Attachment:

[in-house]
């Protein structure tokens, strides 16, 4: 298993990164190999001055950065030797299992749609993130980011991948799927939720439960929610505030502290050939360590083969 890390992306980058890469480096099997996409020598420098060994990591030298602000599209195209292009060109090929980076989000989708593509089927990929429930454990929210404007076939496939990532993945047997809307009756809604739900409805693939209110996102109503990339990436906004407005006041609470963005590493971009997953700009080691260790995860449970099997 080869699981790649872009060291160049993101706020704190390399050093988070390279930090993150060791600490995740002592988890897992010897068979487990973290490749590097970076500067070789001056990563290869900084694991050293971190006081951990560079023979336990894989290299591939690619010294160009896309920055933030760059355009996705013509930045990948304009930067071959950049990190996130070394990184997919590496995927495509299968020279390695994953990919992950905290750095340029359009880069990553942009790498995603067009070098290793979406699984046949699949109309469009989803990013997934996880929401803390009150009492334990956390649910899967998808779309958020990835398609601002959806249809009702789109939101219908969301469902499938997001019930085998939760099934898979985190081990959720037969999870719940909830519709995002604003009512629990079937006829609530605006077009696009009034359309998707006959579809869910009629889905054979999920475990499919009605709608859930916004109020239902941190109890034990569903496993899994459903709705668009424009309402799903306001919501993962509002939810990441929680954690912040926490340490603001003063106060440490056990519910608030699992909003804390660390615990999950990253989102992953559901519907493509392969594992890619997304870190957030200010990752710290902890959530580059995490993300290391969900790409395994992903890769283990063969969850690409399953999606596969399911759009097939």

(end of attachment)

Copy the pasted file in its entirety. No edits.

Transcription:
[in-house]
């Protein structure tokens, strides 16, 4: 298993990164190999001055950065030797299992749609993130980011991948799927939720439960929610505030502290050939360590083969 890390992306980058890469480096099997996409020598420098060994990591030298602000599209195209292009060109090929980076989000989708593509089927990929429930454990929210404007076939496939990532993945047997809307009756809604739900409805693939209110996102109503990339990436906004407005006041609470963005590493971009997953700009080691260790995860449970099997 080869699981790649872009060291160049993101706020704190390399050093988070390279930090993150060791600490995740002592988890897992010897068979487990973290490749590097970076500067070789001056990563290869900084694991050293971190006081951990560079023979336990894989290299591939690619010294160009896309920055933030760059355009996705013509930045990948304009930067071959950049990190996130070394990184997919590496995927495509299968020279390695994953990919992950905290750095340029359009880069990553942009790498995603067009070098290793979406699984046949699949109309469009989803990013997934996880929401803390009150009492334990956390649910899967998808779309958020990835398609601002959806249809009702789109939101219908969301469902499938997001019930085998939760099934898979985190081990959720037969999870719940909830519709995002604003009512629990079937006829609530605006077009696009009034359309998707006959579809869910009629889905054979999920475990499919009605709608859930916004109020239902941190109890034990569903496993899994459903709705668009424009309402799903306001919501993962509002939810990441929680954690912040926490340490603001003063106060440490056990519910608030699992909003804390660390615990999950990253989102992953559901519907493509392969594992890619997304870190957030200010990752710290902890959530580059995490993300290391969900790409395994992903890769283990063969969850690409399953999606596969399911759009097939």